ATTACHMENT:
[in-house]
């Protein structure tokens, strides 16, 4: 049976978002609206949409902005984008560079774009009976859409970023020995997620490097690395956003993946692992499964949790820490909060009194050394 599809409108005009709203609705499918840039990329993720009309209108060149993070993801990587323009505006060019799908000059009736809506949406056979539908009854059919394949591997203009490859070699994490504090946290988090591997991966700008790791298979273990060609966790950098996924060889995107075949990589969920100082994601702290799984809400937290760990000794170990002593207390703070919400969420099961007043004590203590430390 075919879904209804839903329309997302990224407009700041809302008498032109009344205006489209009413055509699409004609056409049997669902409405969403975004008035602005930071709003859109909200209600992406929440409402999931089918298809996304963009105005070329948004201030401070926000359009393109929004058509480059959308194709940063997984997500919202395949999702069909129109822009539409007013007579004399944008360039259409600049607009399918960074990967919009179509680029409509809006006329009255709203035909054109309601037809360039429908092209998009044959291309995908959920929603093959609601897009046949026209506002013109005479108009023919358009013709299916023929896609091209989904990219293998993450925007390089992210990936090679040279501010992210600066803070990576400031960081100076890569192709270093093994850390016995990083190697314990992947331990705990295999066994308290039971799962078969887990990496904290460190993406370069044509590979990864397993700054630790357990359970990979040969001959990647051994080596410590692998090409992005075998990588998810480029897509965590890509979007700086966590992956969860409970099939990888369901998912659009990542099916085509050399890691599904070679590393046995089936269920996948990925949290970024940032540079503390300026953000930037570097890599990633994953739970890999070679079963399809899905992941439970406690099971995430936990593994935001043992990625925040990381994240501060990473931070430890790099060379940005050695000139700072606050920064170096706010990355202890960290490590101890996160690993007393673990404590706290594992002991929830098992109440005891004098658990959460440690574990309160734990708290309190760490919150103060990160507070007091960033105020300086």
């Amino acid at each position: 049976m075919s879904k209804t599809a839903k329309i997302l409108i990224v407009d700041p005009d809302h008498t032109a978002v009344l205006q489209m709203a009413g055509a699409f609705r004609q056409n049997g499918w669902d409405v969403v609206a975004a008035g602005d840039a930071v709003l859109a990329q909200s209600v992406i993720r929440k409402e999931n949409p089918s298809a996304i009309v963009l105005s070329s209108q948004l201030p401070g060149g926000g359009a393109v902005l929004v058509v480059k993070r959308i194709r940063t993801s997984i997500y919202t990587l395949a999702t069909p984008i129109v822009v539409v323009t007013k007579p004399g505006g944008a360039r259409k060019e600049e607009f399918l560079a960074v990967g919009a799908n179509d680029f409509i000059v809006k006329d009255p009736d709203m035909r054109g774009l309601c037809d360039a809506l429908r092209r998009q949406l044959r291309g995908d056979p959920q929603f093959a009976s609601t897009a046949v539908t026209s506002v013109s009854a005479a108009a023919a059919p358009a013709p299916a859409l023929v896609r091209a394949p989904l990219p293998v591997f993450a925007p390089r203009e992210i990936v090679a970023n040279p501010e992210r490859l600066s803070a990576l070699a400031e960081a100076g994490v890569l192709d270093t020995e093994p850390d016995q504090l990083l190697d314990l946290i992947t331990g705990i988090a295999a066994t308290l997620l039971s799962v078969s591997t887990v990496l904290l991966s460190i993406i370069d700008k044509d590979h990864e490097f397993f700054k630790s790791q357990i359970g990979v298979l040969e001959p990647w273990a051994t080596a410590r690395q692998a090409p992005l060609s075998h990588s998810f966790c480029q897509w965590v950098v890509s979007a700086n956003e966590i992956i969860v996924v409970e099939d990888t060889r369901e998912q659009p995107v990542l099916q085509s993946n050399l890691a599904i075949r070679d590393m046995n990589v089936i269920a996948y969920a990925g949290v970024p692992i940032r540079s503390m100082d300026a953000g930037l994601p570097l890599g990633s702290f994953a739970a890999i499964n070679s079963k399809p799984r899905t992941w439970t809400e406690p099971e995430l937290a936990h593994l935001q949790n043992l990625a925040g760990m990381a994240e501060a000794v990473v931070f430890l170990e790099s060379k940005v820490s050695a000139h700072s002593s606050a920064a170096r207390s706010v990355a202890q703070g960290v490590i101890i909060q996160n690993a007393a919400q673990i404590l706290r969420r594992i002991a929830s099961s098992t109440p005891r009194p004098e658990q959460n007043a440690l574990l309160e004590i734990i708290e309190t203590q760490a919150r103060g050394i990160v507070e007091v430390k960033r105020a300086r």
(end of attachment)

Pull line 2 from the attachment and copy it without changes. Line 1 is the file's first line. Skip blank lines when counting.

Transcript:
């Protein structure tokens, strides 16, 4: 049976978002609206949409902005984008560079774009009976859409970023020995997620490097690395956003993946692992499964949790820490909060009194050394 599809409108005009709203609705499918840039990329993720009309209108060149993070993801990587323009505006060019799908000059009736809506949406056979539908009854059919394949591997203009490859070699994490504090946290988090591997991966700008790791298979273990060609966790950098996924060889995107075949990589969920100082994601702290799984809400937290760990000794170990002593207390703070919400969420099961007043004590203590430390 075919879904209804839903329309997302990224407009700041809302008498032109009344205006489209009413055509699409004609056409049997669902409405969403975004008035602005930071709003859109909200209600992406929440409402999931089918298809996304963009105005070329948004201030401070926000359009393109929004058509480059959308194709940063997984997500919202395949999702069909129109822009539409007013007579004399944008360039259409600049607009399918960074990967919009179509680029409509809006006329009255709203035909054109309601037809360039429908092209998009044959291309995908959920929603093959609601897009046949026209506002013109005479108009023919358009013709299916023929896609091209989904990219293998993450925007390089992210990936090679040279501010992210600066803070990576400031960081100076890569192709270093093994850390016995990083190697314990992947331990705990295999066994308290039971799962078969887990990496904290460190993406370069044509590979990864397993700054630790357990359970990979040969001959990647051994080596410590692998090409992005075998990588998810480029897509965590890509979007700086966590992956969860409970099939990888369901998912659009990542099916085509050399890691599904070679590393046995089936269920996948990925949290970024940032540079503390300026953000930037570097890599990633994953739970890999070679079963399809899905992941439970406690099971995430936990593994935001043992990625925040990381994240501060990473931070430890790099060379940005050695000139700072606050920064170096706010990355202890960290490590101890996160690993007393673990404590706290594992002991929830098992109440005891004098658990959460440690574990309160734990708290309190760490919150103060990160507070007091960033105020300086």